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Discussion Starter #1
Hi guys,
Its been awhile since I've been here. Anyways. I have a 12 and1/2 yo Shepherd husky mix, who is an absolutely great dog. He has been healthy all his life but age is catching up with him :(. Anyways, he's been slowing down on his daily walks, has some difficulty with stairs and needs assistance to jump in the car. He hasn't jumped on our bed in probably 4-5 months, but it is a tall bed. He will chase the cat every morning and evening before meal times as that is their ritual.
As far as diet and supplements, he is on Acana pacifica grain free, although I think they changed their recipe so I might be on the hunt for a new food. He gets some grain free canned in the evening and grain free treats or meaty bones. Supplements he gets are glucosamine, chondroitin and msm. Actually I just bought Dasuquin as the supplements he was on were human coated caplets so I don't think he was absorbing them properly. Can't wait til the dasuquin gets here! He gets Alaskan salmon oil for omega 3 fatty acids, and Vit E. I have him on Ester C as well. I did get an MSM powder supplement but not sure if it is really working. Haven't seem a real improvement yet, but this is 2 weeks into that supplement.
Today I took him in a little early for his 6 month check up as I am concerned about his arthritis. They did xrays, some bloods and urine and sent us home with tramadol.
We will get the bloods and urine results tomorrow and then she wants to start an NSAID and adequan injections. I worked as a registered vet tech for many years so i will be doing the adequan injections at home. It's funny I've dealt with these issues in clients pets many times, but it is different when it is your own.
I really don't like NSAIDS and have held off them for a long time, but at this point I think they will be needed, at least till the adequan, dasaquin, ect take effect. My vet's go to drug is Previcoxx. We used that occassionally where I worked but we used rimadyl, metacam, and deramaxx more.
My question is for those that have used adequan did you see significant improvement? The vet I worked for never used it so I don't have much experience with it, but I'd rather use that and the occasional tramadol or a lower dose of previcox to get good results. Also my aunt is an accupuncturist for humans, but has done pets as well, so that is an avenue I am going to explore. I just want to get opinions as to what has worked for people and what hasn't. I'm not made of money and unfortunately am not currently working in the vet field, although I keep up to date. I do have pet insurance to ease the pain of the bills, but i don't want to buy millions of dollars of supplements that don't work.
I know that dasuquin has worked for lots as well as adequan. Of course the NSAIDs and tramadol are going to mask pain, I just want any other ideas or confirmation that yea dasuquin is great or adequan was worth it.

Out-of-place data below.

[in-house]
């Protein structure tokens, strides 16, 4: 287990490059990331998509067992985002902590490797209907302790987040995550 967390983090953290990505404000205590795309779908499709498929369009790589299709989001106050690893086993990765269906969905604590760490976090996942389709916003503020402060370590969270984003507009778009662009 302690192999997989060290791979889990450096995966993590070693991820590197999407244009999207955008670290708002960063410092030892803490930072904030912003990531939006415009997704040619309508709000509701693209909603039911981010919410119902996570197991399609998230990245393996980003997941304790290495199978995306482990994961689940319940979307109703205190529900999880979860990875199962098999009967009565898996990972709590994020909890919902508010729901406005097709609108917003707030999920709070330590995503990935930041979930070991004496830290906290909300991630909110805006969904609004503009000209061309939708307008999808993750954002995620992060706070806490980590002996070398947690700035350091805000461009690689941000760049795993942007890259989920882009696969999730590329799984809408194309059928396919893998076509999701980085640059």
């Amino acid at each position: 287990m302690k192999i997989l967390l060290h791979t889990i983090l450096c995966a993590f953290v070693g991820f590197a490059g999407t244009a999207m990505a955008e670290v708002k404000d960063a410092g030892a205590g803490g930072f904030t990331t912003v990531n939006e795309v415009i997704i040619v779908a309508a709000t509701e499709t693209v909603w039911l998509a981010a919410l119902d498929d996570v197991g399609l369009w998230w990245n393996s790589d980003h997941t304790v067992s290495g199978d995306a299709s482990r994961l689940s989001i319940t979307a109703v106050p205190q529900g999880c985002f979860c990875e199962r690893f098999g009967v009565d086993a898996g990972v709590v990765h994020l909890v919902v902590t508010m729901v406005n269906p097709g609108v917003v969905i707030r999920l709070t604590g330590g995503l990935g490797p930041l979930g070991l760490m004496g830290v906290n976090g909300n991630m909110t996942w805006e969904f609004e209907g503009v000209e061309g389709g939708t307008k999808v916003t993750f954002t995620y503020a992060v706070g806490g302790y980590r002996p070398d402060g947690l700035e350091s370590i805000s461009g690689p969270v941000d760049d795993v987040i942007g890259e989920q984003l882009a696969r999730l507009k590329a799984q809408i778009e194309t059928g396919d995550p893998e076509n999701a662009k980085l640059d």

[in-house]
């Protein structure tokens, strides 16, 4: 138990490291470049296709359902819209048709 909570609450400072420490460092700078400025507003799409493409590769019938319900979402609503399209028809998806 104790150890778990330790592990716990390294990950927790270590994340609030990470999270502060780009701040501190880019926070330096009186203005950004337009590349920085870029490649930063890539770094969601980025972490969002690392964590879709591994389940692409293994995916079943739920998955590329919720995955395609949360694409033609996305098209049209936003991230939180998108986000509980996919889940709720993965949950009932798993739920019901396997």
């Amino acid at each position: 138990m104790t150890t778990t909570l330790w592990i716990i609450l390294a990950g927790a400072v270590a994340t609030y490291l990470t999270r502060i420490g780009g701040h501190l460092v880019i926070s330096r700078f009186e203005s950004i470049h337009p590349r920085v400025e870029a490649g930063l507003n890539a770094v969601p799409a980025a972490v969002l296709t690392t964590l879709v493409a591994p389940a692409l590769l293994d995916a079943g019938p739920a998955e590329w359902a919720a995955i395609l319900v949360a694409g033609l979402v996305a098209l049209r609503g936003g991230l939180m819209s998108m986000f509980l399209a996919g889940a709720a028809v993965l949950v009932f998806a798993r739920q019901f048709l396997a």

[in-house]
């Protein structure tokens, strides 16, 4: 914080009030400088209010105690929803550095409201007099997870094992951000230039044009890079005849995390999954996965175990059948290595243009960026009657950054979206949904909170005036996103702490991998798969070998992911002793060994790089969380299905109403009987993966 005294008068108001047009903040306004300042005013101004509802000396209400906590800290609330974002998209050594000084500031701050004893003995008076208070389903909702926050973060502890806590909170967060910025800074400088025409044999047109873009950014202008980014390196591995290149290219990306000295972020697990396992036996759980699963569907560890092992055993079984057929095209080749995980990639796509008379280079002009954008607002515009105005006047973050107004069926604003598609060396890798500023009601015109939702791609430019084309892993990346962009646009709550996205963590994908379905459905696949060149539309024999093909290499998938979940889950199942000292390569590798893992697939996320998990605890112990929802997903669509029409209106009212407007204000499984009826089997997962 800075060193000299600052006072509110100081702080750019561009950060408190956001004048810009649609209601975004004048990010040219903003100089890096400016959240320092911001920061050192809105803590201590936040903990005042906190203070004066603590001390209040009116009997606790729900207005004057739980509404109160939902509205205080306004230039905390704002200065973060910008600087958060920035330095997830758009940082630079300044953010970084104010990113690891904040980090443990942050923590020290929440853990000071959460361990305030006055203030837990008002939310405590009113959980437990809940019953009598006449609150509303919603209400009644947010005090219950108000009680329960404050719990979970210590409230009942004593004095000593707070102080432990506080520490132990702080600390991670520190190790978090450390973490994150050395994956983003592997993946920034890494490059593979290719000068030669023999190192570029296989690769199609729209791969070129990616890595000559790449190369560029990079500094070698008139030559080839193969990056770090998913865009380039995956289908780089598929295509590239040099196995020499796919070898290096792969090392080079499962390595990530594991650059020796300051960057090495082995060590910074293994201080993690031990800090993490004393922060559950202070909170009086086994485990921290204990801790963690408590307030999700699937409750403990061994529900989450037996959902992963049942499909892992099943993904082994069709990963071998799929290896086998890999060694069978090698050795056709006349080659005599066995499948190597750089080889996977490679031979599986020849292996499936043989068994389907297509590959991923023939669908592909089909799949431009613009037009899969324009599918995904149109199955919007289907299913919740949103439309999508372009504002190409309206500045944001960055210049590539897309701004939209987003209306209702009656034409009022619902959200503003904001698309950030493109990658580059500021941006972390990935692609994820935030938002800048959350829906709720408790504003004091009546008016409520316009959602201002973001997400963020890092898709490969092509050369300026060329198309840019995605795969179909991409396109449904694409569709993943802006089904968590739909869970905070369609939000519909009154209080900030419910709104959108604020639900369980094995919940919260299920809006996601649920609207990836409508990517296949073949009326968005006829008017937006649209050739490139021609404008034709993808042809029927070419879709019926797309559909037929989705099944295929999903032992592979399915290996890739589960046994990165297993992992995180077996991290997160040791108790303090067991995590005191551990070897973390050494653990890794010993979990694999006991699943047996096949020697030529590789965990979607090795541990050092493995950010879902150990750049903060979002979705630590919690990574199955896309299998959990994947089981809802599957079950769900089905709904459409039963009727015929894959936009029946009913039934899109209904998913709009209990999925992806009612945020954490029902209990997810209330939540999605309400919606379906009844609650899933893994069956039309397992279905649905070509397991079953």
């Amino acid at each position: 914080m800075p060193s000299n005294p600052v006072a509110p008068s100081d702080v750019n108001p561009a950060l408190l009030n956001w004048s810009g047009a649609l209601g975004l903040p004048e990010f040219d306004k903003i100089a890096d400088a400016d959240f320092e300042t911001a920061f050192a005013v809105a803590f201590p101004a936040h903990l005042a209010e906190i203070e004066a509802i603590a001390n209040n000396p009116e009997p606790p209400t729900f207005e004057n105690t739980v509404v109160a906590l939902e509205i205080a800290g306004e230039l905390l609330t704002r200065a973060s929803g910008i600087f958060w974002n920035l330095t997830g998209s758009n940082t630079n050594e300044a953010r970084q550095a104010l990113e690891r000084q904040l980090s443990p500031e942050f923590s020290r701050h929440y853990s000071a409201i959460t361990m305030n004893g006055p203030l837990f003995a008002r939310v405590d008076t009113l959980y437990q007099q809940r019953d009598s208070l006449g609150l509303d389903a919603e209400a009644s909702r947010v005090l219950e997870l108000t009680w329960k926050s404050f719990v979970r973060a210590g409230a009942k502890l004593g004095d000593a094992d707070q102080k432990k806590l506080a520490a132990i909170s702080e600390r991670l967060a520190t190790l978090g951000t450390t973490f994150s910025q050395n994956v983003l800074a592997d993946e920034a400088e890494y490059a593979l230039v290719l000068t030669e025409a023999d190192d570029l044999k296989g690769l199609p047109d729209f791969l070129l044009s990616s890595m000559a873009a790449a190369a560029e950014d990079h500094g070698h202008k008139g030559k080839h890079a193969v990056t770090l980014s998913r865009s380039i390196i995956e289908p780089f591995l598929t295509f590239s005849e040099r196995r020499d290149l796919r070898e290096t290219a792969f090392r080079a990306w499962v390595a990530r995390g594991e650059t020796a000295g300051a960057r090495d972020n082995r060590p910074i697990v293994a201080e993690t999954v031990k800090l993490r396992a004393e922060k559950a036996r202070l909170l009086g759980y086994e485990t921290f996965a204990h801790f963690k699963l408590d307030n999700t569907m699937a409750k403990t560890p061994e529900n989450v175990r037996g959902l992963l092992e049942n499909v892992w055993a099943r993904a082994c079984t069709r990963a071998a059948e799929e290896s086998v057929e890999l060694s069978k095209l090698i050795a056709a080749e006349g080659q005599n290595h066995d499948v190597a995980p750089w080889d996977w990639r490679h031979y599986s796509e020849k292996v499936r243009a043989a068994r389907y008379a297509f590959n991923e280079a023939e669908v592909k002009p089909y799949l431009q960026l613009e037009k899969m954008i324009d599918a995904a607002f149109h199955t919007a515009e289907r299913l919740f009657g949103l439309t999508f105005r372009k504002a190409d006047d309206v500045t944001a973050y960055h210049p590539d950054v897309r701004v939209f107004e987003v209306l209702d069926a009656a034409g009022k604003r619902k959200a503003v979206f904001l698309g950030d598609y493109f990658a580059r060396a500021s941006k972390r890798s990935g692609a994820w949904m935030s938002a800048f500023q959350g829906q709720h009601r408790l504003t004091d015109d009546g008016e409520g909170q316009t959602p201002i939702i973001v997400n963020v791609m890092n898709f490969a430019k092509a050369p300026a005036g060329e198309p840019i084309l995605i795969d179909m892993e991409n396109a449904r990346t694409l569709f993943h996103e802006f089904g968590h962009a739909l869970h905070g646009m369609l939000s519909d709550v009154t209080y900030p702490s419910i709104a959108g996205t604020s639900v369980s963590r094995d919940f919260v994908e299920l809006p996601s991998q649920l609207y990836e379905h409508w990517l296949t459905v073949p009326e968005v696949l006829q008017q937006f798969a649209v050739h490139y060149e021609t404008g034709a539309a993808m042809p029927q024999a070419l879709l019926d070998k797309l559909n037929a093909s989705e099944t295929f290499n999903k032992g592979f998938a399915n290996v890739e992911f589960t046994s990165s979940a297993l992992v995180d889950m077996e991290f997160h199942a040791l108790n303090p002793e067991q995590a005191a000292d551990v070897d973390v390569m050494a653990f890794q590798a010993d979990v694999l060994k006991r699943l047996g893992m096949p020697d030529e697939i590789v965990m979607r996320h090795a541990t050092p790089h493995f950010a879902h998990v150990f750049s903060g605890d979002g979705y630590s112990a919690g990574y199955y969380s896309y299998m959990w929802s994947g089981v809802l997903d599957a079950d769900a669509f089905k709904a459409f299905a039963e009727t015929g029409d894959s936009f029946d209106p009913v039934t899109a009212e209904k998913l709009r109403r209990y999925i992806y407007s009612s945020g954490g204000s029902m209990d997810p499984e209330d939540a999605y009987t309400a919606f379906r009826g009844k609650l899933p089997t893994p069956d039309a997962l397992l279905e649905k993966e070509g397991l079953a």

Thanks guys,

Becky
 

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I have not had a dog with any need for these items, but have had personal experiance and have had horses with arthritis that needed them. With myself and my horse I have seen different suppliments work and others not work.

I personally have tried a few different glucosamine supplements. The only one that worked for me is very simular to dasuquin, it is from the same maker, but is for humans (Cosamin ASU). Without it I am in extream pain and don't want to get out of bed. I also get chiropractic, that helps me a lot. I personally cannot take NSAIDs because I get very sick from them.

Hitch, my dog is on dasuquin, just because he is active, for good joint health.

Pinky, my horse, showed no different results on Adaquan, although I know others that do very well with it. Pinky also gets something simular to dasuquin (cosaquin ASU) which he does pretty well. Pinky also responds well to acupuncture and chiropractic, better than his suppliments. He gets acupuncture every month, and chiro every two months.

Smarty, my husbands horse, gets cosaquin ASU, but it dosn't help him fully. I found giving him a little more MSM helps him a lot. Smarty used to get another brand of glucosamine supplement that worked better, but the company started to ship it badly and a lot would get wasted by falling out of the container in shipping.

I used to give the horses Lubrisyn, a liquid HA suppliment, combined with their glucosamine suppliment, they make a dog version that you may want to look up.

In my findings it seems that every individual responds to different treatments differently. For me, I just try different things until I find a combo that works. I hope you soon find what works for your dog.